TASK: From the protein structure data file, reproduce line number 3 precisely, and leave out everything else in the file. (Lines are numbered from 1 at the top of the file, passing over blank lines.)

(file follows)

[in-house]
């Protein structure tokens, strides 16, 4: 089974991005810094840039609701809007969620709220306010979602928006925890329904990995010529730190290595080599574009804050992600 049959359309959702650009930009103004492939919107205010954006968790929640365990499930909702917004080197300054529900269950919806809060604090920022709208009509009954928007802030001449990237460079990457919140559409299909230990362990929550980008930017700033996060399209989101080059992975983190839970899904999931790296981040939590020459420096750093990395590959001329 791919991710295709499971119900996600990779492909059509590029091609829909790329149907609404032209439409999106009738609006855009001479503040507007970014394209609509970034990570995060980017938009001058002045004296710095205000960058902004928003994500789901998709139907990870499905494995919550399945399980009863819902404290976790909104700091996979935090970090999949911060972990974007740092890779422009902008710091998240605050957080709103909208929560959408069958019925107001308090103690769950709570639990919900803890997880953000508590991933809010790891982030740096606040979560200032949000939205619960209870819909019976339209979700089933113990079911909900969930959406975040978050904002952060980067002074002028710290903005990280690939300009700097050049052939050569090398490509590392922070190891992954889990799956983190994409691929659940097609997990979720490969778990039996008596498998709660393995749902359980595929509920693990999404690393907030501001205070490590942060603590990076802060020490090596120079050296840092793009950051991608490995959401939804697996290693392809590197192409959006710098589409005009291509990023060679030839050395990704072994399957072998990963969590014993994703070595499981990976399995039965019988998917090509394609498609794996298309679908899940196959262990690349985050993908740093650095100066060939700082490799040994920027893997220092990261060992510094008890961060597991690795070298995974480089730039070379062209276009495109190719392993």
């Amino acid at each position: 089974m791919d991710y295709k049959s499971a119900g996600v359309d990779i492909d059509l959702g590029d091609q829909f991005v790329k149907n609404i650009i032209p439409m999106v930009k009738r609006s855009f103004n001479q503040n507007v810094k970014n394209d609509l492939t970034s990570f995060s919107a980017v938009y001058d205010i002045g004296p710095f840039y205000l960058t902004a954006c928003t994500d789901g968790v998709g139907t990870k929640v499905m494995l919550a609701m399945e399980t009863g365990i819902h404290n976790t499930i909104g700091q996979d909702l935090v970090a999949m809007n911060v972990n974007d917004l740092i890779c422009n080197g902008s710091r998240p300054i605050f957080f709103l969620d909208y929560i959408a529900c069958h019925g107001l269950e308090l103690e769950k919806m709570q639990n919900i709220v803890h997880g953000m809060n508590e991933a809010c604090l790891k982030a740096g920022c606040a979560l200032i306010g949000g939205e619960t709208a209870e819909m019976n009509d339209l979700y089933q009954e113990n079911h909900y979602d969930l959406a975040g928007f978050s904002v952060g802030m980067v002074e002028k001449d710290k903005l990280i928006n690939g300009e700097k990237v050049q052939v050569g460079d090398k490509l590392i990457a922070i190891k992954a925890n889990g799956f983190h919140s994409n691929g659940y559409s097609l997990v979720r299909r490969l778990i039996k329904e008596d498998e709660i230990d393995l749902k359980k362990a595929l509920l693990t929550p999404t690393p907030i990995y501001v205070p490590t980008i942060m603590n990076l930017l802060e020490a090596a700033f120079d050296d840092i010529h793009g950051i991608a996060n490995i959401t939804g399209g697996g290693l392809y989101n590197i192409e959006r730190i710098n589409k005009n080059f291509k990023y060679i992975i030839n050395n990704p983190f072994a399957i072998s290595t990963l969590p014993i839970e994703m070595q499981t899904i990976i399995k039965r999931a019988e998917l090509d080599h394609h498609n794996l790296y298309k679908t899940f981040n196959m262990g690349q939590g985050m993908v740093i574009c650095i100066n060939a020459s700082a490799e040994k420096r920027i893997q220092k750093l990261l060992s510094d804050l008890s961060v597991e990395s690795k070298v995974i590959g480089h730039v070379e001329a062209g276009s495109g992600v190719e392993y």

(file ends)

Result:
């Amino acid at each position: 089974m791919d991710y295709k049959s499971a119900g996600v359309d990779i492909d059509l959702g590029d091609q829909f991005v790329k149907n609404i650009i032209p439409m999106v930009k009738r609006s855009f103004n001479q503040n507007v810094k970014n394209d609509l492939t970034s990570f995060s919107a980017v938009y001058d205010i002045g004296p710095f840039y205000l960058t902004a954006c928003t994500d789901g968790v998709g139907t990870k929640v499905m494995l919550a609701m399945e399980t009863g365990i819902h404290n976790t499930i909104g700091q996979d909702l935090v970090a999949m809007n911060v972990n974007d917004l740092i890779c422009n080197g902008s710091r998240p300054i605050f957080f709103l969620d909208y929560i959408a529900c069958h019925g107001l269950e308090l103690e769950k919806m709570q639990n919900i709220v803890h997880g953000m809060n508590e991933a809010c604090l790891k982030a740096g920022c606040a979560l200032i306010g949000g939205e619960t709208a209870e819909m019976n009509d339209l979700y089933q009954e113990n079911h909900y979602d969930l959406a975040g928007f978050s904002v952060g802030m980067v002074e002028k001449d710290k903005l990280i928006n690939g300009e700097k990237v050049q052939v050569g460079d090398k490509l590392i990457a922070i190891k992954a925890n889990g799956f983190h919140s994409n691929g659940y559409s097609l997990v979720r299909r490969l778990i039996k329904e008596d498998e709660i230990d393995l749902k359980k362990a595929l509920l693990t929550p999404t690393p907030i990995y501001v205070p490590t980008i942060m603590n990076l930017l802060e020490a090596a700033f120079d050296d840092i010529h793009g950051i991608a996060n490995i959401t939804g399209g697996g290693l392809y989101n590197i192409e959006r730190i710098n589409k005009n080059f291509k990023y060679i992975i030839n050395n990704p983190f072994a399957i072998s290595t990963l969590p014993i839970e994703m070595q499981t899904i990976i399995k039965r999931a019988e998917l090509d080599h394609h498609n794996l790296y298309k679908t899940f981040n196959m262990g690349q939590g985050m993908v740093i574009c650095i100066n060939a020459s700082a490799e040994k420096r920027i893997q220092k750093l990261l060992s510094d804050l008890s961060v597991e990395s690795k070298v995974i590959g480089h730039v070379e001329a062209g276009s495109g992600v190719e392993y």